“Is ye or ain’t ye?” The shadow stood beneath one of the brighter lamps and revealed himself to be not a shadow at all, but a man. Rather, a kind-of man. His shoulders were like boulders and his back curved at an alarmingly steep angle. His face was carved with wrinkles that reminded Charlie of the cuts in the sides of mountains where ancient rivers once ran and was ghostly pale. His nose ended in a bulbous button and his eyes squinted behind round spectacles. “I ain’t havin’ the time fer guessin’ games.”

She couldn’t stop staring at his nose. The brownish tint kept disappearing and, maybe it was a trick of the light, but she swore he had long, grey whiskers. “I am Charlie Jenson.”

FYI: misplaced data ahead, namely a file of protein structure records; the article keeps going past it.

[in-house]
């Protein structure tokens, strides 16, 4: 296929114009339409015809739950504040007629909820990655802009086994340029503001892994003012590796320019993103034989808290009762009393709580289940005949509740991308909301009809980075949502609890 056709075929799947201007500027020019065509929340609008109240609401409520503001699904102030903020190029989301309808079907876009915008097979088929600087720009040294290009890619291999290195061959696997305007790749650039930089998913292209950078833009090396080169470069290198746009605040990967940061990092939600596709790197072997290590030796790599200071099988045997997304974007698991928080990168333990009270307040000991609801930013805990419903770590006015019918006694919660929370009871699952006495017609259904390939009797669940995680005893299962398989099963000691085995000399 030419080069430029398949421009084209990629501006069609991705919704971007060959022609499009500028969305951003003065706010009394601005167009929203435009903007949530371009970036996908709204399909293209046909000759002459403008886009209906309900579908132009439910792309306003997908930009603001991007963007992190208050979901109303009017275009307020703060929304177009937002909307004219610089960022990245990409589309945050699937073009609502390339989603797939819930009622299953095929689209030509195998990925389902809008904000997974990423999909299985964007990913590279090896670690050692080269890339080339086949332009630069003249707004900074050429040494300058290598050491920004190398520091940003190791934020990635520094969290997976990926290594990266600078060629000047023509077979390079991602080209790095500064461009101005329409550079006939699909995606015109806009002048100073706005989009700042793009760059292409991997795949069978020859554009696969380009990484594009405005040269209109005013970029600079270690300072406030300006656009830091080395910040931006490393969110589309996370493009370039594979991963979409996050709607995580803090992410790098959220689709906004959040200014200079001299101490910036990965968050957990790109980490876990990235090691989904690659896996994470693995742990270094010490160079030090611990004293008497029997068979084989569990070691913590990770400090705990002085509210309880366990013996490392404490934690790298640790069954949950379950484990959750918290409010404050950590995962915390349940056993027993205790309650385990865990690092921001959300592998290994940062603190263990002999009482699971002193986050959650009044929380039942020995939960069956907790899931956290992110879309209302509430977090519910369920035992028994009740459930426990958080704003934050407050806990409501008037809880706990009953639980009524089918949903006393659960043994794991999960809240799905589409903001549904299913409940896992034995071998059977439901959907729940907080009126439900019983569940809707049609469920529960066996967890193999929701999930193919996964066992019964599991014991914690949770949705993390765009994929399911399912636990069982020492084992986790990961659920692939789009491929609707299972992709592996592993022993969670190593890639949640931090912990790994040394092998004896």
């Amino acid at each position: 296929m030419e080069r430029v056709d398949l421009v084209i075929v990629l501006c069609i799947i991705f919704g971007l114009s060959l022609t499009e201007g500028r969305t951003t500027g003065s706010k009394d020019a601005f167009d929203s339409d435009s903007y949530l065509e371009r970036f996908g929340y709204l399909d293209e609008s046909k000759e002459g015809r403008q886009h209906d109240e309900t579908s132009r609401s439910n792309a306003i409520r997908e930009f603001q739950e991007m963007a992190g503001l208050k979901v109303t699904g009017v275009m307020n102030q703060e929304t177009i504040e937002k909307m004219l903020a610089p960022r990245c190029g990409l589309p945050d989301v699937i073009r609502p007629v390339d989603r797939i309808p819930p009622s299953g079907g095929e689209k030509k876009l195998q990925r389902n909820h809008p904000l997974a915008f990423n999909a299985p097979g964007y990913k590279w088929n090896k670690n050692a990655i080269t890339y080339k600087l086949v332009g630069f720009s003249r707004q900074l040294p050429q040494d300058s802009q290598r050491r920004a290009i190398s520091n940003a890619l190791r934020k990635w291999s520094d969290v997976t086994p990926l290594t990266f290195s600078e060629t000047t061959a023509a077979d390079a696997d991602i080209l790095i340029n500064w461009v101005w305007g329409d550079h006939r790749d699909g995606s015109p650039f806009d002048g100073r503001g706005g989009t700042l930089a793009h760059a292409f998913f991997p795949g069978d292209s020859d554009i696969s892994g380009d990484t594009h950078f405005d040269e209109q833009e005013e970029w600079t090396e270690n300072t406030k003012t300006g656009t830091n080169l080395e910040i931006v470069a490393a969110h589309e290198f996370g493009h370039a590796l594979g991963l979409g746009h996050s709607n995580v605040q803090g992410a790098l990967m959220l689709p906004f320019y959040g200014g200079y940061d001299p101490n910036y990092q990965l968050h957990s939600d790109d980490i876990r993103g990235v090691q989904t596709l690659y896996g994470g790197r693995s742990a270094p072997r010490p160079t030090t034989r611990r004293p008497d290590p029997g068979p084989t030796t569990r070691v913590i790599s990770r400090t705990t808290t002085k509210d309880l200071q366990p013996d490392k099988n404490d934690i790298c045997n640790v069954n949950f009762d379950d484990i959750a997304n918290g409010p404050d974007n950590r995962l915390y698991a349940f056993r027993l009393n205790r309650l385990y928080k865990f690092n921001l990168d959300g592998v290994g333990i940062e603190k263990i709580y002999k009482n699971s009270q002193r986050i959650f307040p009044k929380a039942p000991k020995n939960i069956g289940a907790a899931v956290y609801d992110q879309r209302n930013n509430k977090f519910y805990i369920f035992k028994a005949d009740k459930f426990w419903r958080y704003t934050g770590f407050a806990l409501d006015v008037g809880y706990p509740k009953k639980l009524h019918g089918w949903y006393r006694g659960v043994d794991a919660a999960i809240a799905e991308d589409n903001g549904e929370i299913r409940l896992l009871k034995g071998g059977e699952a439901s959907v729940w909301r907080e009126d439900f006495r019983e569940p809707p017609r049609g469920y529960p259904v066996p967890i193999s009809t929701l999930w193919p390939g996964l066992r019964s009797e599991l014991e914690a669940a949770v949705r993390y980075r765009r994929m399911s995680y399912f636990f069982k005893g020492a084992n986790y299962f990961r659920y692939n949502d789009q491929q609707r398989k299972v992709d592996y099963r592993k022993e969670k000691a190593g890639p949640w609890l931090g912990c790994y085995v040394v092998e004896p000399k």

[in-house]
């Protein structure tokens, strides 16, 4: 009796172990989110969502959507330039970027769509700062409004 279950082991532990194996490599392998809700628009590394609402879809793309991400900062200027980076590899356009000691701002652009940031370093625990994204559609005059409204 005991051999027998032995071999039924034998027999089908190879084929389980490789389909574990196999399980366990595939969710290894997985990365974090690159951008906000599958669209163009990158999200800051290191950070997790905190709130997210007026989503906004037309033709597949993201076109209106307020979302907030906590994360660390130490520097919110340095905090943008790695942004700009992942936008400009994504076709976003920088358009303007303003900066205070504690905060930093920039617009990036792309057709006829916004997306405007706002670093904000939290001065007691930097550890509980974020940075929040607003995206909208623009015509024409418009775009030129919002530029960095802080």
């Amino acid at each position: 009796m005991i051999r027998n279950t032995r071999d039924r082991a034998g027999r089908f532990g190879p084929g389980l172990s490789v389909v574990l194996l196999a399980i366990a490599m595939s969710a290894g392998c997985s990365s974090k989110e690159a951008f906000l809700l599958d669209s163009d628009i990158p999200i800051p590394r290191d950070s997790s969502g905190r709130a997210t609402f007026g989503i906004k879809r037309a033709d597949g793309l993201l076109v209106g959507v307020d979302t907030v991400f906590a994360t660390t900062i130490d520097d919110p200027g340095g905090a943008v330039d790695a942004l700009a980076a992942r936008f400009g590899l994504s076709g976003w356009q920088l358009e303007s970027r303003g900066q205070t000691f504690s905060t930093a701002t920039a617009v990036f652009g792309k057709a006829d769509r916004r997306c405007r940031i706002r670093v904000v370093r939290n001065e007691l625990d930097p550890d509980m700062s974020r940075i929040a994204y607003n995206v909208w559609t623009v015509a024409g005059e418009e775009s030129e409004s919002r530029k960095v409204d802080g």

“I was told I could find the lost and found here.”

He nodded solemnly. “That ye can, that ye can. Though I ain’t be in no mind to take ye. S’a long journey and if truth be told I’ve no mind te goin’ when dark’ll be upon us afore we get to where needs getting’.”

Dark was at least nine hours away. This man was either insane, or felt himself a philosopher on the subject of time. Either way, Charlie wasn’t letting him off that easy. “Perhaps if you could just direct me to the box…”

“Box!” The man guffawed, puffing out his belly like a balloon. “Who said anythin’ `bout a box?”

Her face burned. “Well, I just assumed—”

His voice became quite somber. “Assume nothin’ in this place, ya hear?”

“Sure. Got it.”

He angled his head forward and his spectacles slid to the end of his nose. He peered over the rims. “What is it ye be missin’?”